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Helping troubled foster children

Shannon Williams

Shannon Williams


Sunday, May 12, 2019

Note: The Community Collaborative on Children, Youth and Families shared this column in recognition of Mental Health Awareness Month.

Many people know that I work with children, but I am often asked “What exactly do you do?”

So, I explain to them that I work as a licensing coordinator at a therapeutic foster care agency.

“Therapeutic?” they ask.

“What is therapeutic foster care?”

Most of us know what foster care means — a child needing a home outside of their birth family. But many folks outside of the mental health field do not know the purpose of therapeutic or treatment foster care.

Children are removed from their home due to physical abuse, sexual abuse, neglect and emotional maltreatment and then placed in foster care.

There are children who have developed strong resilience and are able to go grow into adults with few issues.

There are many others that are not so lucky — the trauma from their abuse, neglect and dysfunctional home life causes children to have extreme anxiety, depression and anger.

This leads children to needing more than a loving home.

They need structure, boundaries, healthy coping skills, routine and to feel safe. They come into care with cracks in their foundation, and due to the trauma they have experienced, they have a degraded trust for adults.

They often test limits, trying to be rejected by foster families and others and often perceive the world through the lens of past sexual, emotional and physical abuse.

They also have many needs in dealing with the emotions from their trauma and express those needs through negative behaviors.

These negative behaviors lead to children who are defiant, verbally aggressive, exhibiting extreme sexualized behaviors, destroying property, running away, physically aggressive to peers and exhibiting poor social skills.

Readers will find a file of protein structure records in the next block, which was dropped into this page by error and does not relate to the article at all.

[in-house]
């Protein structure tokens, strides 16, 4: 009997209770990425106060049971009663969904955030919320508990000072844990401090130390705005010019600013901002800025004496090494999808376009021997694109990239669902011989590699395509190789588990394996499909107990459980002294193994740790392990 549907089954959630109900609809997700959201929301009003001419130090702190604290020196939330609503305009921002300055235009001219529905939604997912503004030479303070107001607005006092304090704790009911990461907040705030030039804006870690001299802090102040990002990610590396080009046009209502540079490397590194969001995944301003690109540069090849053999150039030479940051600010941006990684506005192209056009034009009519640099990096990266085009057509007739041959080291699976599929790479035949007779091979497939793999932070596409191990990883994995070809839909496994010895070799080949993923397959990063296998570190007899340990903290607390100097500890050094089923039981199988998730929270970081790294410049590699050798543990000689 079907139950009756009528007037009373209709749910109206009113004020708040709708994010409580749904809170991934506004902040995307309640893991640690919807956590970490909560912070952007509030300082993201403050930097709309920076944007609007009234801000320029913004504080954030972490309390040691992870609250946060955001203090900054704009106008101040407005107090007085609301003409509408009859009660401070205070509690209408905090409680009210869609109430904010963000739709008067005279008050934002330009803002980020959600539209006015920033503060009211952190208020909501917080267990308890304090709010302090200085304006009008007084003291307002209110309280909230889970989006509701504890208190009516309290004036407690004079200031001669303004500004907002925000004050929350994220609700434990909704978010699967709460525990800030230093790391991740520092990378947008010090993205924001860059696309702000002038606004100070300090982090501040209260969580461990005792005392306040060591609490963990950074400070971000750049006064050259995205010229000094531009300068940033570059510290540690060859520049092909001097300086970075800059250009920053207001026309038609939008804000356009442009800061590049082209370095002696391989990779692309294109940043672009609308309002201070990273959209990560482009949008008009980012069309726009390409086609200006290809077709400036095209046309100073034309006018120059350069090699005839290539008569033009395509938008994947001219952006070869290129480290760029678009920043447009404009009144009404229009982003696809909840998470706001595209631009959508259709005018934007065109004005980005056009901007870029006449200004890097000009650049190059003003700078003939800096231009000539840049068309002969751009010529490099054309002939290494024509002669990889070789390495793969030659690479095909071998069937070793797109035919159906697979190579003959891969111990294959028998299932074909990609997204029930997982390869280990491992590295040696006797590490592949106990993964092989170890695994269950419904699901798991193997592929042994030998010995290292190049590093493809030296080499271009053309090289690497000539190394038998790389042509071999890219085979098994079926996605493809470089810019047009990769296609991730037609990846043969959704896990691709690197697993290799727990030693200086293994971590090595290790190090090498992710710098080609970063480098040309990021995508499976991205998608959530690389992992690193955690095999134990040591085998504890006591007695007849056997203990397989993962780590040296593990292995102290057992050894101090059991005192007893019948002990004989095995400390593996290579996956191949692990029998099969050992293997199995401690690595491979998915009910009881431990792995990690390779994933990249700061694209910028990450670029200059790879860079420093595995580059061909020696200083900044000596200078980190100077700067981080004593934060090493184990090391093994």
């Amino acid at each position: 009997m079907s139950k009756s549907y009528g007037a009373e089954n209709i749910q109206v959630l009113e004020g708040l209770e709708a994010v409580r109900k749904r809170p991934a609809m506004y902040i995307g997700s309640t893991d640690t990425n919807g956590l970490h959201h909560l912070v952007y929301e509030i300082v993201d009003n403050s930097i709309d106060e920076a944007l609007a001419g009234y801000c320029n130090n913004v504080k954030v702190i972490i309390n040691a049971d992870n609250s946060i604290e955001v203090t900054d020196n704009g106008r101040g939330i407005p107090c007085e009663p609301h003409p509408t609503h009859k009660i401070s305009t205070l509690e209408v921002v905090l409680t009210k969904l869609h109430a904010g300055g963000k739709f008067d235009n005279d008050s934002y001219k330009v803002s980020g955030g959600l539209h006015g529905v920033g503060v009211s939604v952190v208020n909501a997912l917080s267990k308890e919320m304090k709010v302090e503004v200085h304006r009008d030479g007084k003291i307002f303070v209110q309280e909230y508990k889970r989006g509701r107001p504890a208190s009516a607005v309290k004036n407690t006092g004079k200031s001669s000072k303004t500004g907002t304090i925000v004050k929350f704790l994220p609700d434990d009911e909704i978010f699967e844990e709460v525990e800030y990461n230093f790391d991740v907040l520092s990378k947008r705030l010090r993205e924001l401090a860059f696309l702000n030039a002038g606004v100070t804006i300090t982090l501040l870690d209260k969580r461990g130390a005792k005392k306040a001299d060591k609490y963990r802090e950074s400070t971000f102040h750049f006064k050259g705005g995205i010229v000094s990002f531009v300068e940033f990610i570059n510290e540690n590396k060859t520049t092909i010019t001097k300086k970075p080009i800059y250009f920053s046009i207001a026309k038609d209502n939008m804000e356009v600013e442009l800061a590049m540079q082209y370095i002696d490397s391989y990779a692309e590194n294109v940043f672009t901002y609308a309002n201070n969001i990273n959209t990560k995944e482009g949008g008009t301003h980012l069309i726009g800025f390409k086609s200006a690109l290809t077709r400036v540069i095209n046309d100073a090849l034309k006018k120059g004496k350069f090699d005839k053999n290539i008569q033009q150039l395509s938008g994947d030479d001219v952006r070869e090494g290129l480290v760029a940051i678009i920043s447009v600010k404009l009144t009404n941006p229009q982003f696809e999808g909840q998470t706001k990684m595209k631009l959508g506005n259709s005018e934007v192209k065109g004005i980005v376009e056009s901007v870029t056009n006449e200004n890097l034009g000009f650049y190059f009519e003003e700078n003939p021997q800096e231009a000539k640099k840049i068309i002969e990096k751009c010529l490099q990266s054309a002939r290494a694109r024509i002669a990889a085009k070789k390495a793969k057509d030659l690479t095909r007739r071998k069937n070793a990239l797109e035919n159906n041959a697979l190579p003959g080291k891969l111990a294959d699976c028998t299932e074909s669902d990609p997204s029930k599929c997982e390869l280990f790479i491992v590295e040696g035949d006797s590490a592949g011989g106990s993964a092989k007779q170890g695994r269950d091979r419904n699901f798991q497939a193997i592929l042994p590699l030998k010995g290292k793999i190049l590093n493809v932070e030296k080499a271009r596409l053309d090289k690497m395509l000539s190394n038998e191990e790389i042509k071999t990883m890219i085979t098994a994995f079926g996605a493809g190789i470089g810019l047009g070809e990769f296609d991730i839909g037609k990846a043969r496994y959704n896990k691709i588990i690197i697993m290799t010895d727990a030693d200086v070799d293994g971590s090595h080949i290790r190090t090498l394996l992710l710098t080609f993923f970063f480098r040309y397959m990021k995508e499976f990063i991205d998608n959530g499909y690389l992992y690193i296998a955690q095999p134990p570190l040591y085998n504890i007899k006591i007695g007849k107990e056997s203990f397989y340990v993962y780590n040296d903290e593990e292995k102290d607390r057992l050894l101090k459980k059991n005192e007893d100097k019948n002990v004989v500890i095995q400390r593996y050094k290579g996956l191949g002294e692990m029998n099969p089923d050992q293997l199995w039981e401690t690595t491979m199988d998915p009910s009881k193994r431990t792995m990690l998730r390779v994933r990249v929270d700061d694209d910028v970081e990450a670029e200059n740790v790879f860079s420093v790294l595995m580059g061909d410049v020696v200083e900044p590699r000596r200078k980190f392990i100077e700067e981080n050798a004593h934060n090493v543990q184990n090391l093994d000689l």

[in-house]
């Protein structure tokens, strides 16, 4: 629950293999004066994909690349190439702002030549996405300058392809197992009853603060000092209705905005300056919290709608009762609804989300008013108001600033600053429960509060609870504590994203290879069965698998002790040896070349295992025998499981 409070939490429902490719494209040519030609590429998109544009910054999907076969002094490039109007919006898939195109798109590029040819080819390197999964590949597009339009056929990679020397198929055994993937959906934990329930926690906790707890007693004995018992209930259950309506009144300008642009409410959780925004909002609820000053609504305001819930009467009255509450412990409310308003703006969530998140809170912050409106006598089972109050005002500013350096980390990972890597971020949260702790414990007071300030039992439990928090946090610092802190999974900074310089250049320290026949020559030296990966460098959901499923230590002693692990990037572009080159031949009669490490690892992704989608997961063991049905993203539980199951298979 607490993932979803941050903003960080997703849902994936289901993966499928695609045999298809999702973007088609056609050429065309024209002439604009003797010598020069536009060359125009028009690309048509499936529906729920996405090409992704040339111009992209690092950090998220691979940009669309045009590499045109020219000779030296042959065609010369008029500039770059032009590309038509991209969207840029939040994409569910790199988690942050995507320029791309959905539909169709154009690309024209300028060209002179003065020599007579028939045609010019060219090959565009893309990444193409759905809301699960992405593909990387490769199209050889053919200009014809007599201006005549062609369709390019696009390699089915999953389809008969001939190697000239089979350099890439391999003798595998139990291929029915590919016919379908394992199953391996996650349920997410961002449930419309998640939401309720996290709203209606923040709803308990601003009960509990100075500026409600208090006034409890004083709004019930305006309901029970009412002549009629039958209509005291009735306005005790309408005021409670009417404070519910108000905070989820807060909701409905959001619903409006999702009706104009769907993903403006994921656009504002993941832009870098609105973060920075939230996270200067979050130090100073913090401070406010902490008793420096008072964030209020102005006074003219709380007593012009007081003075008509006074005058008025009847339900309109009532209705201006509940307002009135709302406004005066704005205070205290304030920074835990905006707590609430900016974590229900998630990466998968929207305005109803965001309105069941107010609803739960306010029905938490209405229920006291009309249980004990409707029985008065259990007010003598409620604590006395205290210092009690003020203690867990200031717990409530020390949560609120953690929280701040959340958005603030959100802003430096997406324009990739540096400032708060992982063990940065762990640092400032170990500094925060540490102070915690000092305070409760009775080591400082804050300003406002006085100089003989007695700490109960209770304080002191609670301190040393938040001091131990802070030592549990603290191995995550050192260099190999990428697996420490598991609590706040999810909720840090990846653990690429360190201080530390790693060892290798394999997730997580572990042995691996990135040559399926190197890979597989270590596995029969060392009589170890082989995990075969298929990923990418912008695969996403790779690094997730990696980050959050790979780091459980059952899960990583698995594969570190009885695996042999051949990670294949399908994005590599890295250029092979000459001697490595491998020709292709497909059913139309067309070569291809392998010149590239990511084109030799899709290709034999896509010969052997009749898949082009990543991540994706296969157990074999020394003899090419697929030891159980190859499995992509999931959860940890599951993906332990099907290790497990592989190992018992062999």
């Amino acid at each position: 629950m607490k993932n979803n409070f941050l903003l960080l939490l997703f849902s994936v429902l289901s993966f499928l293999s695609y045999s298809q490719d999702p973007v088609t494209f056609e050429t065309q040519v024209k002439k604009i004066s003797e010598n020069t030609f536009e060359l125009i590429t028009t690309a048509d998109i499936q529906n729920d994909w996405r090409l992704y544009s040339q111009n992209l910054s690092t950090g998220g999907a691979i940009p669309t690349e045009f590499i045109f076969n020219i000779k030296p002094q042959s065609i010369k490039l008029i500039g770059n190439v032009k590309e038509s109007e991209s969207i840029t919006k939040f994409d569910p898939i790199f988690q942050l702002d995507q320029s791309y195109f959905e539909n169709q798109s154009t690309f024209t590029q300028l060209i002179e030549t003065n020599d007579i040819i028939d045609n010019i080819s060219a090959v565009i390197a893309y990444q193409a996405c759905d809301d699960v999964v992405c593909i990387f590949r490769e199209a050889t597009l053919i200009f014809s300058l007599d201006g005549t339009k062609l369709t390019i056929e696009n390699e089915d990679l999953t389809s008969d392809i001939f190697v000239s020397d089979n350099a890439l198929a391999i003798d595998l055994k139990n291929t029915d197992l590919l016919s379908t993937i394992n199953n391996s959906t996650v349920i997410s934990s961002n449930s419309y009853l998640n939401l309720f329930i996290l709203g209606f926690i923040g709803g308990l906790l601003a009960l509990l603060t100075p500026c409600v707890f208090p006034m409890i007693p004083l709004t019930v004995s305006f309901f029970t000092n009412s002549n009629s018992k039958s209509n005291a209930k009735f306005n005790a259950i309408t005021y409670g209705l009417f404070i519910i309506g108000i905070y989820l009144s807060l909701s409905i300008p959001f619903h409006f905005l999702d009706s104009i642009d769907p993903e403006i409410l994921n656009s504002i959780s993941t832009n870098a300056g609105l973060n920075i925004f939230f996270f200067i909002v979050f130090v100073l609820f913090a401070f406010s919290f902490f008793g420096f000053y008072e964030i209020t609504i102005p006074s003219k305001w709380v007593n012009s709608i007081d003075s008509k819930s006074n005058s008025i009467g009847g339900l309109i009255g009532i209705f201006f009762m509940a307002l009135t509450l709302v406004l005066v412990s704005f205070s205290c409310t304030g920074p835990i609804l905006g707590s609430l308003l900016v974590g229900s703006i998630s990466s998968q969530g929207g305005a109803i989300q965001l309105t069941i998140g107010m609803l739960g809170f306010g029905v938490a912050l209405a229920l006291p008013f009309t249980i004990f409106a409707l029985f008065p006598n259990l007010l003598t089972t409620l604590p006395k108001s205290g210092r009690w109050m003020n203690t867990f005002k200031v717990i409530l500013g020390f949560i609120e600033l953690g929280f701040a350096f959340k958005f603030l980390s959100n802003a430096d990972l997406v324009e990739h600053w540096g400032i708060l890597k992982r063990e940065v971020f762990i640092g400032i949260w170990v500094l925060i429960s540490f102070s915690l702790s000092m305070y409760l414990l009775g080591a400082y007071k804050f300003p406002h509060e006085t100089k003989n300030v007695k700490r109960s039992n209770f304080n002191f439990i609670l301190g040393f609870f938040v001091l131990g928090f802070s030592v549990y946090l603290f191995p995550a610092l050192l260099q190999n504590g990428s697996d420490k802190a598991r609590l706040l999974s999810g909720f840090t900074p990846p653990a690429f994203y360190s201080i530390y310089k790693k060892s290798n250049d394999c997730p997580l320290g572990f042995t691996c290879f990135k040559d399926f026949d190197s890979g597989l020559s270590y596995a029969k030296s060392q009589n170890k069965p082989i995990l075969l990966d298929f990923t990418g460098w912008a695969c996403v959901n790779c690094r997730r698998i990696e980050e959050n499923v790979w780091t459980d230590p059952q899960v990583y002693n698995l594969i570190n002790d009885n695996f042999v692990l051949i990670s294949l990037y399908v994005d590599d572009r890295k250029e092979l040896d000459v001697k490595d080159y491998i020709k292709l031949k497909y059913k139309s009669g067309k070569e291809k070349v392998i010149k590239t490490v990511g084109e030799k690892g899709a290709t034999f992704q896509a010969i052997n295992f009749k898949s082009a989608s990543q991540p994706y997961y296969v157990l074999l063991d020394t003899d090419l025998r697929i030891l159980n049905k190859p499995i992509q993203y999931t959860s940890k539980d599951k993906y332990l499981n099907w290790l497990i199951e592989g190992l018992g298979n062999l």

Therapeutic foster children are often diagnosed with mental health disorders, such as oppositional defiant disorder, mood disorder, sexual trauma and attention deficit disorder.

All but one foster child currently in our care has a mental health diagnosis.

The impact of child abuse and neglect have long term effects on the child’s life. One in five will become homeless after the age of 18, only half will be employed by the age of 24, and less than 3 percent earn a college degree.

Other impacts include behavioral and achievement problems in school, and a slew of health issues, including drug abuse and alcoholism.

Child abuse does not only affect the individual victim but impacts the community. Problems linked to child abuse and neglect tax the health care, education and criminal justice systems.

Therapeutic foster children with mental health diagnosis have a multitude of professionals working to help them work through their trauma. All therapeutic foster children receive individual therapy, and when appropriate receive family therapy.

They also receive intensive mental health services.

Foster parents are seen as the agent of change for foster children. Foster parents will need to meet the child’s needs as well as build their strengths. Helping the child bond and form attachments, having patience, understanding, empathy, and an understanding of how trauma affects a child’s decision making and behavior.

So, what are we doing as a community? There have been many positive strides in the past few years with mental health “issues” becoming more acceptable and not a stigma.

There are groups such as the Pitt County Child Collaborative, the Pitt County Coalition Against Human Trafficking and the BRACE group that meet monthly to share information and provide awareness about child mental health and abuse.

Family and community resource fairs, mobile crisis, text/online chat groups, 211, the Trillium call center/kiosks in the community are also additions to positive strides in helping others manage mental health diagnosis.

Another common question I am asked is “Why do you work in this field with so much sadness?”

I and others who provide services in social work or mental health did not choose this field to make money, but to help others.

We do this to help others strive to live their best life, but we cannot do it alone.

It takes a village.

Shannon Williams is a licensing coordinator at New Horizons and co-chair of the Pitt County Collaborative on Children, Youth and Families. She can be reached by email at shannon.h.williams@rescare.com


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